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Thread Subject:
delaunay triangulation meets cartesian grid

Subject: delaunay triangulation meets cartesian grid

From: Sam Van der Jeught

Date: 4 Jan, 2011 10:00:14

Message: 1 of 5

Hi all,

I have some scattered data points and I've delaunay traingulated them. I plot them and get a nice image of all the points being connected in triangles in the typical delaunay way.

The next thing I want to do, is to impose a cartesian grid onto this map of triangles and find out, for each pixel, which are the triangles that have some part in that pixel. For example, let's say we have the case where there is one original data point completely in the pixel, then we can have up to 6 neighbouring triangles that are all for some certain percentage in this pixel. I want to know what that percentage is, and what the vertices of those triangles are.

I'm kind of stuck on this, so if any of you has a brilliant idea, please let me know,

Thanks,

Sam

Subject: delaunay triangulation meets cartesian grid

From: Yumnam Kirani

Date: 4 Jan, 2011 10:36:06

Message: 2 of 5

If you could show a graph of what you are intending to do, it would be helpful to understand your problem more clear.

Yumnam Kirani Singh
Tronglaobi Awang Leikai
 
"Sam Van der Jeught" <sam_vanderjeught@hotmail.com> wrote in message <ifur3e$oda$1@fred.mathworks.com>...
> Hi all,
>
> I have some scattered data points and I've delaunay traingulated them. I plot them and get a nice image of all the points being connected in triangles in the typical delaunay way.
>
> The next thing I want to do, is to impose a cartesian grid onto this map of triangles and find out, for each pixel, which are the triangles that have some part in that pixel. For example, let's say we have the case where there is one original data point completely in the pixel, then we can have up to 6 neighbouring triangles that are all for some certain percentage in this pixel. I want to know what that percentage is, and what the vertices of those triangles are.
>
> I'm kind of stuck on this, so if any of you has a brilliant idea, please let me know,
>
> Thanks,
>
> Sam

Subject: delaunay triangulation meets cartesian grid

From: Sam Van der Jeught

Date: 4 Jan, 2011 11:04:07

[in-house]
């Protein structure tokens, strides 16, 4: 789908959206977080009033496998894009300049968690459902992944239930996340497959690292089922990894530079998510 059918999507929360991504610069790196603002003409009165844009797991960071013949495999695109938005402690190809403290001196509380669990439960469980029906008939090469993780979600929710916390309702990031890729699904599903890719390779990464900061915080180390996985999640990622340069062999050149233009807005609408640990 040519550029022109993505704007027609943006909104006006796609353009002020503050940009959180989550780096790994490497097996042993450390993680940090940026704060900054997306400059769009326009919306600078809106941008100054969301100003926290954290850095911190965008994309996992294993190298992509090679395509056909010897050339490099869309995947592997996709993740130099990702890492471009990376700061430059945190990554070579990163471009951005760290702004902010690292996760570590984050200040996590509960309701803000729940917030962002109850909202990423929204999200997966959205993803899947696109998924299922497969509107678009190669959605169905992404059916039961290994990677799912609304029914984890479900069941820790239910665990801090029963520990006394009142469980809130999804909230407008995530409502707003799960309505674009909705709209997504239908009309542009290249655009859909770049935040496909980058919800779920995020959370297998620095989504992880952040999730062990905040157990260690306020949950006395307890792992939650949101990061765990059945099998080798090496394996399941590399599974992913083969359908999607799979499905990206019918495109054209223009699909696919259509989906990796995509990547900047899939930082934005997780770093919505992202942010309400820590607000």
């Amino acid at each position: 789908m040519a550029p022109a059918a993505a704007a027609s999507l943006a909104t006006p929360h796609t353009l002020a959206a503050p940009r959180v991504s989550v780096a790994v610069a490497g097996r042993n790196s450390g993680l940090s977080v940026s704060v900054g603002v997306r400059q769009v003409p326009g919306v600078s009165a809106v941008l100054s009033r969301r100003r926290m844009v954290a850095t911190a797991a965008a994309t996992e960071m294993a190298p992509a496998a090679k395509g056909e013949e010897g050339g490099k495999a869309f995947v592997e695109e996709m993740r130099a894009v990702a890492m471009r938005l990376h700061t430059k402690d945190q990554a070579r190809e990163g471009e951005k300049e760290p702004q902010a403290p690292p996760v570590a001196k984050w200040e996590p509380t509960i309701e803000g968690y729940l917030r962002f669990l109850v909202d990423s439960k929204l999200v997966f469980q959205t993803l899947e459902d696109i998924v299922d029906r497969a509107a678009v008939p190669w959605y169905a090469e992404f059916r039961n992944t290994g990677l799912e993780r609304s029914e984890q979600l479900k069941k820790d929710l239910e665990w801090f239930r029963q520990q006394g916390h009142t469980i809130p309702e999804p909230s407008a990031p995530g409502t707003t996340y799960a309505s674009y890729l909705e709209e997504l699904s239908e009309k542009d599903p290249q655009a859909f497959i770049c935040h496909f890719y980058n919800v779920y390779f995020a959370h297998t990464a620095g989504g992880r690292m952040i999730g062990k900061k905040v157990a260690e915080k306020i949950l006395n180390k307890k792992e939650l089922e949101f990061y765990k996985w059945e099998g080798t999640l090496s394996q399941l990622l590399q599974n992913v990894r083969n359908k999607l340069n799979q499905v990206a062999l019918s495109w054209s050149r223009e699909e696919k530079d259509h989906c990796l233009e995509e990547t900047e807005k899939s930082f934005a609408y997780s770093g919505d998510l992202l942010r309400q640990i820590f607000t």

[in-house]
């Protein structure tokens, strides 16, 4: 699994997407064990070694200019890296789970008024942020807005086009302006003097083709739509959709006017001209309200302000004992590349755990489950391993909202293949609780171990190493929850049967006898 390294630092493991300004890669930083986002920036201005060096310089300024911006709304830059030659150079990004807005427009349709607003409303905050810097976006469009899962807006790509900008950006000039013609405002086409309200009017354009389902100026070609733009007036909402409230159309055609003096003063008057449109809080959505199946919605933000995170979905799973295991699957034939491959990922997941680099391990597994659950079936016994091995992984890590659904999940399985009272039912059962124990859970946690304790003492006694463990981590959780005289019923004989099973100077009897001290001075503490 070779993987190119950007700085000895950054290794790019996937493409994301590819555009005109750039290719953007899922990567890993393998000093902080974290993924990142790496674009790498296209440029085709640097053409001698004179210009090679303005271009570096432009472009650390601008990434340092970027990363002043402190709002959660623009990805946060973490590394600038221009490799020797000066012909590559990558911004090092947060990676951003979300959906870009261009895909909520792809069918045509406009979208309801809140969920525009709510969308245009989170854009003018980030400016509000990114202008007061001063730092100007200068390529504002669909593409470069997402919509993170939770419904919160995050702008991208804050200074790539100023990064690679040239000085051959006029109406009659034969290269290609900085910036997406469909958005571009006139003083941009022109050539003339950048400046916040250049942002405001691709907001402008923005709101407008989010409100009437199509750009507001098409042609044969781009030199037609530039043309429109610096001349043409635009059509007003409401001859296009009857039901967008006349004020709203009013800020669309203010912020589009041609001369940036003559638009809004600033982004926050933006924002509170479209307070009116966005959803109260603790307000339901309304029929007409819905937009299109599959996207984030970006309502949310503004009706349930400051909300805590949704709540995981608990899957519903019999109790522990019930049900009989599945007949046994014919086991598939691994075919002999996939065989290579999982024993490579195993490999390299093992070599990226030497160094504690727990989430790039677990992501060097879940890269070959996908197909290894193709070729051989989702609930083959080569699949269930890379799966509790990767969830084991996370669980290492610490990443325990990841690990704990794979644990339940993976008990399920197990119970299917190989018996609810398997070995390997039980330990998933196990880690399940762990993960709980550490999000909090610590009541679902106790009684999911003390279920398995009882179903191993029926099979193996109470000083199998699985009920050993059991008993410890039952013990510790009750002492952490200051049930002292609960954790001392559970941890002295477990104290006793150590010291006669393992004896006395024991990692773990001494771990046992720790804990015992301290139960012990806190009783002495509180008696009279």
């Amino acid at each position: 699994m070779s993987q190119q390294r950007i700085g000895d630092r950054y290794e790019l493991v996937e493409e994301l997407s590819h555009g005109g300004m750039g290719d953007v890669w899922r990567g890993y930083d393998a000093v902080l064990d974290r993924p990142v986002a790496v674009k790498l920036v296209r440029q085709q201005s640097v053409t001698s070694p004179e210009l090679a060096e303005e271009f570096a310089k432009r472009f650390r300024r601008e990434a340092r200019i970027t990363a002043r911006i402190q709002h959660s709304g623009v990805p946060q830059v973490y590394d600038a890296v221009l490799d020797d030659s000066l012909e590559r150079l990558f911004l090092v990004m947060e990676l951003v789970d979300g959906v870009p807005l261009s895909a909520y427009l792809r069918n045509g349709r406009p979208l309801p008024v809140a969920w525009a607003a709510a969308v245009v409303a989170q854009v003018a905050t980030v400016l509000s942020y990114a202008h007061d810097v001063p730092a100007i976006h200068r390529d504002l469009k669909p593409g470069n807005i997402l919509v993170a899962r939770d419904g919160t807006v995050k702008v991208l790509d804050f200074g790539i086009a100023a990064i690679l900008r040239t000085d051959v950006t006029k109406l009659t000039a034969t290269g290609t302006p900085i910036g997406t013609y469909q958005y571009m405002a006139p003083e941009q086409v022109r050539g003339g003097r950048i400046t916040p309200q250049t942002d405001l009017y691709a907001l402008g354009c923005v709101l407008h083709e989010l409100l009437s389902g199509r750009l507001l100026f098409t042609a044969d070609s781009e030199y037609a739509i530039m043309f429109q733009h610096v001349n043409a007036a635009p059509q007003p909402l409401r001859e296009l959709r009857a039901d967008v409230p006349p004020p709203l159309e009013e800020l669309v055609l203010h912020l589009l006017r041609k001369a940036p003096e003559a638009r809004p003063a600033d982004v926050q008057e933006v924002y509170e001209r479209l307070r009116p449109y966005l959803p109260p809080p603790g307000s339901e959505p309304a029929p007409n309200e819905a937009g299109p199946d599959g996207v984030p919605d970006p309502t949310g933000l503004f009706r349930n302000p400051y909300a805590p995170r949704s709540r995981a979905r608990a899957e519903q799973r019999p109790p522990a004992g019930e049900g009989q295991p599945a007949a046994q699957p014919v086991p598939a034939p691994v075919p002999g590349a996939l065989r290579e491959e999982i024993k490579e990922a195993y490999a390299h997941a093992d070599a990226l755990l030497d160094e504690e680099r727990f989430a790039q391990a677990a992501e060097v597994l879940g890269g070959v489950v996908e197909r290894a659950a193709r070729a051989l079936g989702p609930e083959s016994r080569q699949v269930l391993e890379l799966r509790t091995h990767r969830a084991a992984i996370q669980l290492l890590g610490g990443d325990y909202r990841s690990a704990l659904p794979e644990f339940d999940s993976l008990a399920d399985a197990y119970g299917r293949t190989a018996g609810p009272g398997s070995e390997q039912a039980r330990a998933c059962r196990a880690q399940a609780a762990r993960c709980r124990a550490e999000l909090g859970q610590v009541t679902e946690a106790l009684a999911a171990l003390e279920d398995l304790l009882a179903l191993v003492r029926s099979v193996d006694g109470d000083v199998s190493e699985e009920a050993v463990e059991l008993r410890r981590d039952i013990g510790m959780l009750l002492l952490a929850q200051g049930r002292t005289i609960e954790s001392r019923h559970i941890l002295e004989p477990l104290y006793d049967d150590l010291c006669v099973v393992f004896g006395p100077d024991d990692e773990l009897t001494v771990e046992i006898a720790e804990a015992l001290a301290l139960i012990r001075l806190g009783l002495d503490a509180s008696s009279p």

Message: 3 of 5

Hi,

I made a simple drawing of what it's supposed to do. I only drew the effect for one pixel, but the others should be treated likewise. In this example, red and green will have the highest surface precentage in the pixel.

http://i56.tinypic.com/t6x8av.png

Sam

Subject: delaunay triangulation meets cartesian grid

From: Sam Van der Jeught

Date: 4 Jan, 2011 11:05:20

Message: 4 of 5

Hi,

I made a simple drawing of what it's supposed to do. I only drew the effect for one pixel, but the others should be treated likewise. In this example, red and green will have the highest surface precentage in the pixel.

http://i56.tinypic.com/t6x8av.png

Sam

Subject: delaunay triangulation meets cartesian grid

From: John D'Errico

Date: 4 Jan, 2011 11:07:05

Message: 5 of 5

"Sam Van der Jeught" <sam_vanderjeught@hotmail.com> wrote in message <ifur3e$oda$1@fred.mathworks.com>...
> Hi all,
>
> I have some scattered data points and I've delaunay traingulated them. I plot them and get a nice image of all the points being connected in triangles in the typical delaunay way.
>
> The next thing I want to do, is to impose a cartesian grid onto this map of triangles and find out, for each pixel, which are the triangles that have some part in that pixel. For example, let's say we have the case where there is one original data point completely in the pixel, then we can have up to 6 neighbouring triangles that are all for some certain percentage in this pixel. I want to know what that percentage is, and what the vertices of those triangles are.
>
> I'm kind of stuck on this, so if any of you has a brilliant idea, please let me know,
>

It will take some work. Doable. But not trivial, since
its a big search problem, and then on top of that you
need to test to see if there is any intersection of a pair
of polygonal domains.

At first thought, I'd do something like compute the set
of circumcircles for each triangle. This will tell you if a
triangle has any possible intersection with a given pixel.
Once you can narrow down the set of triangles which
MAY intersect a pixel, then you apply a more accurate
test.

The above scheme will work. Probably faster is to build
a quad-tree form the triangulation. Use that to potentially
more efficiently find a list of triangles that may intersect
a given pixel. Then do the same operations I described
above. Again, it becomes a test for the intersection of
two polygonal domains. In the end it must come down
to that.

Nothing will avoid doing some work here. There is no
magic.

John

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